A moment without how or why

“Synaptic plasticity” is one of the contemporary metaphors of the plasticity of nature and culture. In the past, deities were also plastic. Ovid or Apuleius poetically described their « metamorphoses ». Among the Greeks and Latins, Zeus or Jupiter could take all forms. The idea of the plasticity of God is therefore not new. But among Christians, this idea is pushed as far as possible, with the paradoxical form of « kenosis ».

Madness for the Greeks, scandal for the Jews: Christ is a man and he is also God.

He is not the God of the Hosts, but the God in his glory, the Lord on the right hand of the Lord, the Messiah of the end times.

Madness, scandal, is that this God in all his Glory is also a God ignored, humiliated, tortured, mocked, crucified as a stateless slave.

Madness, scandal, is an infinite God, eternal, creator of the worlds, reduced to the state of a human wreck, a pantelante, dying on the wood, in the midst of rotten corpses.

Kenosis, from the Greek kenoein (to empty), reflects this strange idea of the descent to earth of a God emptied of himself and his power.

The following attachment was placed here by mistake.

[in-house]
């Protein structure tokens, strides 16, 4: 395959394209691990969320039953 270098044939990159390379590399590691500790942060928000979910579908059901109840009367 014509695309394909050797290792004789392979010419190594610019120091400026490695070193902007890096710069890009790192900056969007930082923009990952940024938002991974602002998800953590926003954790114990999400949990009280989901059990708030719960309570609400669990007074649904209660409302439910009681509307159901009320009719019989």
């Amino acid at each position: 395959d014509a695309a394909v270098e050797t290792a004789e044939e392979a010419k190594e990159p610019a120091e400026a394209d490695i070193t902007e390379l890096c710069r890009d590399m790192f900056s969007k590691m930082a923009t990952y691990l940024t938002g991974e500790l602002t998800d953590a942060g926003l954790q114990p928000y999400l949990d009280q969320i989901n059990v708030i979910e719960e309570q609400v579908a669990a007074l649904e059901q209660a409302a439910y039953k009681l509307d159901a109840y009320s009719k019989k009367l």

Who can do more can do less. Hegel did not hesitate to use divine kenosis as a metaphor for a kind of philosophical kenosis. Without fear of any celestial lightning, Hegel put the former at the service of the latter.

Kenosis is a free erasure of divinity in favor of human freedom, and this erasure is part of the divine project. This paradoxical idea of kenosis can also illustrate, according to Hegel, the philosophical process of voluntary self-dispossession, the dispossession of subjectivity.

Divine kenosis signalled the possibility of a space and time of transcendental emptiness. Philosophical kenosis now applies to man himself. Man is no longer a fixed substance, he is a disappearing subject.

To make an image, Hegel multiplies the figures of God’s exit from oneself. The German language is rich in possibilities in this field: Ent-zweiung, Ent-fremdung, Ent-aüsserung. These forms of exteriorization, and even alienation, are not to be taken lightly from a God who fills the world, or who envelops the world with his thoughts and his Word.

By philosophically recycling an eminently theological concept, Hegel wants to « bring to light the kenotic essence of modern subjectivity, » comments Malabou.

Hegel is ready to bend any wood, including cross wood, to support his speculation.

But in what way is « modern subjectivity » kenotic? How does it mimic the divine recess? By its own emptiness?

The emergence of the concept of kenosis on the philosophical level indicates that Christ first became a noetic representation. For Hegel, it represents, it embodies a speculative idea, that of « absolute truth ». « If Christ is to be only an excellent individual, even without sin, and only that, the representation of the speculative idea of absolute truth is denied.